In this wondrous age of communication into which we have entered, the critic has become as susceptible to criticism as the artist. In light of this expansion of intelligent discussion to the masses, I—your gentle critic—will enter into the rich historical tradition of responding to one’s critics. The following comments, compiled from Reddit, Facebook, and the comment section of The Harvard Crimson, are thematically organized, all in response to my two-star review of “DAMN.”—widely thought of as two stars too few (from my perspective, half a star too low). Some are presented without comment, for their merit stands on their own. Others are presented with editorial comments in brackets. I can only hope that these comments form a historical document—a lesson to anyone stricken with the scourge of independent thought: don’t have it.
Tupac Shakur: “wow i fully hate you and your opinions”
-OmnipotentPotato-: “I think this guy may just be stupid”
J-Dot-Dot: “This dude is a moron.”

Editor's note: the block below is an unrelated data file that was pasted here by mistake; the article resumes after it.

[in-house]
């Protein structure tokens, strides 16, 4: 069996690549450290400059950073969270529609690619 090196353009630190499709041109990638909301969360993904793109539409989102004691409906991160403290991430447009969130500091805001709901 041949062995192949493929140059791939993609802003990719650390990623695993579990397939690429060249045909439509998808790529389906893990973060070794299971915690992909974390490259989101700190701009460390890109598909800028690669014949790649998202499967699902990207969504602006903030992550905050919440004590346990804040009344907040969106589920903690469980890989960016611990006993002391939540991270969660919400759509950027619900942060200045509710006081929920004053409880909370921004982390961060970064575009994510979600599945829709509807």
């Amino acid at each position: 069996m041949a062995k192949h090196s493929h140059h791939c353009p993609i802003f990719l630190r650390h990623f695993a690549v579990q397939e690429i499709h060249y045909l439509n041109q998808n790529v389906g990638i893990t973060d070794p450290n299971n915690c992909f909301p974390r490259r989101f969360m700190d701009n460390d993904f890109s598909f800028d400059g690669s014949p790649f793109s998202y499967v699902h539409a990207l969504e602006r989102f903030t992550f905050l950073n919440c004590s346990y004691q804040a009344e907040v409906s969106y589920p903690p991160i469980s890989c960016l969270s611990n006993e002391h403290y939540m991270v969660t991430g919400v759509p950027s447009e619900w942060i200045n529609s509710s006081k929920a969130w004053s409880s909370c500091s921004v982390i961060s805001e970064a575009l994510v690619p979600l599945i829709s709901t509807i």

fuckwhoyouknow: “Damn how'd this reviewer get into Harvard”
[Sometimes I wonder the same.]
redlumxof: “Affirmative Action”
On Racial Stereotypes:
oprahsworstnightmare: “there is like a 300% chance this was written by a white dude”
subverted: “The dude is actually black (somali?). lol”
[I occasionally forget how important Kendrick Lamar is to the black community. And, without attempting to rewrite a review but simply to explain myself in a less contentious environment, I have always loved Lamar as an artist. I thought at the time that it was not too much to ask that those beacons of artistic genius in the black community live up to the full realization of their potential each time they rap, sculpt, dance, or write. Perhaps I did not live up to my potential with those critical words. Is it too much to notice the same in another?]
BRAIN LINTT HE DINOSAUR had been living in our suite for a week before I finally spoke to him. Our floater,
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Four Dollar Wine Critic: Yes, I Said Yes, I Will, Yes
Molière’s 'The Misanthrope' Gets a Modern Makeover in 'School of Lies'The time is 1666, and you are sitting in a Paris salon among corseted women and foppish dandies. However, as indicated by the lines above, you are not listening to dialogues in standard 17th-century verse. The humor is undoubtedly right here, right now in Harvard-Radcliffe Dramatic Club’s “School of Lies,” a new play that will open at the Loeb Experimental Theater and run from Dec. 5 to Dec. 13.
Return of the Ivy League Campus Story